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  1. Keep looking for new jobs even if you're happy

    Instead of scrambling to find a new job only when you've become miserable at work, keep an eye out for new opportunities even when you're happy with your employer, advises Vicki Salemi. You're in a position of power when you're happy in your current role, and you can see what other opportunities are available without the pressure of needing to find a job quickly, she writes. U.S. News & World Report (9/19)
    22 Sep 2017 13:34:11 CDThttps://money.usnews.com/money/blogs/outside-voices-careers/articles/2017-09-19/why-you-should-look-for-a-new-job-while-youre-happy-in-your-current-one
  2. Be picky about the skills you list on your resume

    While it's important to emphasize relevant skills on your resume, it's better to leave basic computer skills and languages that you haven't studied in years off, writes Emily Moore. Be careful about listing soft skills, too, as it's best to cite specific accomplishments instead of being vague about skills such as "leadership" or "multitasking." Glassdoor (9/21)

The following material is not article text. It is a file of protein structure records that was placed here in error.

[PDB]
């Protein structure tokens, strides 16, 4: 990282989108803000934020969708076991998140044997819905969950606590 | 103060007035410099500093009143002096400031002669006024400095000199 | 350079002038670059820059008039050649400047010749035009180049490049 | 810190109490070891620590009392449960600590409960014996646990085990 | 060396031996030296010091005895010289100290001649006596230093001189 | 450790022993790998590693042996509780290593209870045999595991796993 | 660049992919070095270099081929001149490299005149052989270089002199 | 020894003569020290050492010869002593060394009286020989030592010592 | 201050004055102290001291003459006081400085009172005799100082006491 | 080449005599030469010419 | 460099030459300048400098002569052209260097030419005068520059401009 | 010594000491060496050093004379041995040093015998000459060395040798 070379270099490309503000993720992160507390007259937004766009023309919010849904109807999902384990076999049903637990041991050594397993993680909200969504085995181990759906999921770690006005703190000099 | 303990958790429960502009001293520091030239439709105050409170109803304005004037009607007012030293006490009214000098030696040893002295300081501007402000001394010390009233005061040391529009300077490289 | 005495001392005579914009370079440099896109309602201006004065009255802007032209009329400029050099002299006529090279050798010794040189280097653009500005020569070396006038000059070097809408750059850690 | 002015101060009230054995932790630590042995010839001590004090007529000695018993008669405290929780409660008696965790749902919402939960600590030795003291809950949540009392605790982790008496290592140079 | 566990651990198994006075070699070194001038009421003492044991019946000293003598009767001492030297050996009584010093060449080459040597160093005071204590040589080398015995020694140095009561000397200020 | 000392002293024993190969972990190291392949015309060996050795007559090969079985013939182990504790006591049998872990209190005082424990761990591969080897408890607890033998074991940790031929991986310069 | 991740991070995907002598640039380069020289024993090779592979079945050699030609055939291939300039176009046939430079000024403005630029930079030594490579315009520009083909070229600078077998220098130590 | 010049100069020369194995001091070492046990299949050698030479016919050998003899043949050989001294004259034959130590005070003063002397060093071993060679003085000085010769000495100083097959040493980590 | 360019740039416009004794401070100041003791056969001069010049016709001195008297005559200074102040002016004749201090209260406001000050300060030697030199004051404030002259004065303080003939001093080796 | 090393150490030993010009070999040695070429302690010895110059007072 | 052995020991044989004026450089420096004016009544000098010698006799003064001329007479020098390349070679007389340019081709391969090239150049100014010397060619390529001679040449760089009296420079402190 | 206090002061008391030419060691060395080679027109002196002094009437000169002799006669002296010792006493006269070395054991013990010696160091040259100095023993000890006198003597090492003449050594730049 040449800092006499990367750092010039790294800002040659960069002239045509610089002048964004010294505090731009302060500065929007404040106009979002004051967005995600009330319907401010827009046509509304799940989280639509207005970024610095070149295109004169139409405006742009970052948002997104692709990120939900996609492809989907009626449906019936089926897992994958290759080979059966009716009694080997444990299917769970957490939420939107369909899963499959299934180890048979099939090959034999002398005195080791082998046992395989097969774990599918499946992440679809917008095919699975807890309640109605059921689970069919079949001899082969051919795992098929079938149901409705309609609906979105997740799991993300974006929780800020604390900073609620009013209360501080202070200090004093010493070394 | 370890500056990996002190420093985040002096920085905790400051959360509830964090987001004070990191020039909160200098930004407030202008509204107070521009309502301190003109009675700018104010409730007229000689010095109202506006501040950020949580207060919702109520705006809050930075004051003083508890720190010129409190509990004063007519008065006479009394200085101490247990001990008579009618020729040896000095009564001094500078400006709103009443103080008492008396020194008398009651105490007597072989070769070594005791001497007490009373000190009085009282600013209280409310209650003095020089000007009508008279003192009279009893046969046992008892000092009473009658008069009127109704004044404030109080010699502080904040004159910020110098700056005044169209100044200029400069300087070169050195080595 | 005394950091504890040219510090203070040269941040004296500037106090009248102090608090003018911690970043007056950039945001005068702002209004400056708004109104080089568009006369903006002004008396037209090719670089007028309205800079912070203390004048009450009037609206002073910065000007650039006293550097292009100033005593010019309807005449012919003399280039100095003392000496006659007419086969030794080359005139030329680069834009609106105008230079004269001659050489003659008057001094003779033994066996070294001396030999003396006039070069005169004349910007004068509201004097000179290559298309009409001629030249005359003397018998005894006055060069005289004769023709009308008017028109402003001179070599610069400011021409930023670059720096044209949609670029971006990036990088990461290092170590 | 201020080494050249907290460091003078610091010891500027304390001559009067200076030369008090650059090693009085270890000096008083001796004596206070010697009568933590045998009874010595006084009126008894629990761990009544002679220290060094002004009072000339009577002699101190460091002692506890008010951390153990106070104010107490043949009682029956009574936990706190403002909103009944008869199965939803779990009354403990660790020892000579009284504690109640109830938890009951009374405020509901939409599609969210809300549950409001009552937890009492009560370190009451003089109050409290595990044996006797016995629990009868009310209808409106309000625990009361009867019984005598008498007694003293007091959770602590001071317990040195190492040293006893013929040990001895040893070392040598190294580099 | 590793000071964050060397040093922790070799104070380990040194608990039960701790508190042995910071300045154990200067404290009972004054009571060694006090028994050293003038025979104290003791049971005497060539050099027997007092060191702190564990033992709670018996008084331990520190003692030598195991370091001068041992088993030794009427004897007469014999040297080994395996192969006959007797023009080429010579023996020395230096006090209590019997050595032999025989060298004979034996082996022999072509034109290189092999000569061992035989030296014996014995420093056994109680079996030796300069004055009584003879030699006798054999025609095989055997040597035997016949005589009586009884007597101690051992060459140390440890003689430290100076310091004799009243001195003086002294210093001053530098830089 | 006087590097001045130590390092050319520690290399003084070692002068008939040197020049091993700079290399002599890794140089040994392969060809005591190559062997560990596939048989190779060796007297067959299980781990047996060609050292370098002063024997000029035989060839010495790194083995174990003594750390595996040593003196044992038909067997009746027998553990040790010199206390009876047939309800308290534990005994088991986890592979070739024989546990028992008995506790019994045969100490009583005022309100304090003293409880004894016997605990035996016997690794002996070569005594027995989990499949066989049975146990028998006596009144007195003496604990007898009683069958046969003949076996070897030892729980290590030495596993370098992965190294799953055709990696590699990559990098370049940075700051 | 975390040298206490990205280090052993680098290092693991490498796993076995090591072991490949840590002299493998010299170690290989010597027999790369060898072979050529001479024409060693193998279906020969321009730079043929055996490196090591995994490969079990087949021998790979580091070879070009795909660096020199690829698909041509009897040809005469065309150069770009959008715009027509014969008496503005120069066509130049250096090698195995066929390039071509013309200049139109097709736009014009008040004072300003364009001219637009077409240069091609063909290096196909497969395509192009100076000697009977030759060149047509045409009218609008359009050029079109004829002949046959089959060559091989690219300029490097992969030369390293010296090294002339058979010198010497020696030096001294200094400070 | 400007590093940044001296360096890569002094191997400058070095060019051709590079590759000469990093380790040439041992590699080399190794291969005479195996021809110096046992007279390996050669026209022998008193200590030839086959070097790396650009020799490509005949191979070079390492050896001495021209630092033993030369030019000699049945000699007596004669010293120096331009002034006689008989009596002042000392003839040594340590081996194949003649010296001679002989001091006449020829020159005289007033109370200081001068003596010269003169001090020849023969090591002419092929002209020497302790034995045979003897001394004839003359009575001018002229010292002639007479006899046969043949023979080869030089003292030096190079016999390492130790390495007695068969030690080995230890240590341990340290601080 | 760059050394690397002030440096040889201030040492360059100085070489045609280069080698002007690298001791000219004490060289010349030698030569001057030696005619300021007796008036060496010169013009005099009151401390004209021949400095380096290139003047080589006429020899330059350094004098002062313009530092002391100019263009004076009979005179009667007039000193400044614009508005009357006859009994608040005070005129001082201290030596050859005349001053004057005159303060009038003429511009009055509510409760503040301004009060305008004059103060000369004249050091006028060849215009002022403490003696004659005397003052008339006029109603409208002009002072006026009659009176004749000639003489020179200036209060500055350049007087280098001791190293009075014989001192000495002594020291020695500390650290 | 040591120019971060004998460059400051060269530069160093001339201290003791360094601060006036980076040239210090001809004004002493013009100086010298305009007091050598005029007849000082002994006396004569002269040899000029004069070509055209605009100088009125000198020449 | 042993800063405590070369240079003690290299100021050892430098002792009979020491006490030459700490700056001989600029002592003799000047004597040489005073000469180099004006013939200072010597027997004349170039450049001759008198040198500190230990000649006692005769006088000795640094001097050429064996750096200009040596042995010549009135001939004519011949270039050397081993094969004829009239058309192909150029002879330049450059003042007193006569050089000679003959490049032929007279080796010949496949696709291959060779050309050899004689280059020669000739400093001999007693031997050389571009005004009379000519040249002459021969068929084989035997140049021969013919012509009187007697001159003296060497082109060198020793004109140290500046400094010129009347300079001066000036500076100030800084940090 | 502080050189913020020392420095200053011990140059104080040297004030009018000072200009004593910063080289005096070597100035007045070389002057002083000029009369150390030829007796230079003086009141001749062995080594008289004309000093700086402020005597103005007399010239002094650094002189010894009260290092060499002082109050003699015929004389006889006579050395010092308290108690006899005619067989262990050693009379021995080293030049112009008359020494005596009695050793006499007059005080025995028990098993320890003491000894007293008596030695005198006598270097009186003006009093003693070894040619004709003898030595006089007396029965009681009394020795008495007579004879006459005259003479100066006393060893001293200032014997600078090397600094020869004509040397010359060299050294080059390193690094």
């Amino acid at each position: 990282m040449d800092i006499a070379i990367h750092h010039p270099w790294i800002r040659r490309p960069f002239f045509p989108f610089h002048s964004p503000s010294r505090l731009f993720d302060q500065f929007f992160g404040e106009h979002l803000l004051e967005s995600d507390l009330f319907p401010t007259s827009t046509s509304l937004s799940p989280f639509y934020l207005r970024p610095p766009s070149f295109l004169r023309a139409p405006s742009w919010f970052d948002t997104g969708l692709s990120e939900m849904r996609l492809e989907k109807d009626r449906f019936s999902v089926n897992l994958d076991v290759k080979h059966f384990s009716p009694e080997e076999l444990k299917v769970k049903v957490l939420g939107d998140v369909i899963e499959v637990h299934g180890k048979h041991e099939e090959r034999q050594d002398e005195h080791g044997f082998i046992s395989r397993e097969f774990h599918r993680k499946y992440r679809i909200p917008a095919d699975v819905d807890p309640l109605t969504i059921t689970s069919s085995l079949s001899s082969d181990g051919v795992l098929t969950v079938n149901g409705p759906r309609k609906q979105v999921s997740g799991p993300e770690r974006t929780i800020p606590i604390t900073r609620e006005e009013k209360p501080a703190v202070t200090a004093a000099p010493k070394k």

22 Sep 2017 13:34:11 CDThttps://www.glassdoor.com/blog/skills-to-leave-off-resume/
  3. Avoid doing this in job interviews

    MarketWatch (9/21)
    22 Sep 2017 13:34:11 CDThttp://www.marketwatch.com/story/the-one-thing-never-to-do-during-a-job-interview-2017-09-21
  4. Soaring health care costs impinge on retirement savings

    A full 79% of employees report their health care costs have climbed this year, and 56% say they've had to cut back on retirement savings as a result, according to a Merrill Lynch survey. Half of those surveyed said they did not know how to calculate future out-of-pocket health care. Financial Advisor IQ (9/21)
    22 Sep 2017 13:34:11 CDThttps://financialadvisoriq.com/c/1744373/202813/merrill_shows_healthcare_costs_hurting_clients
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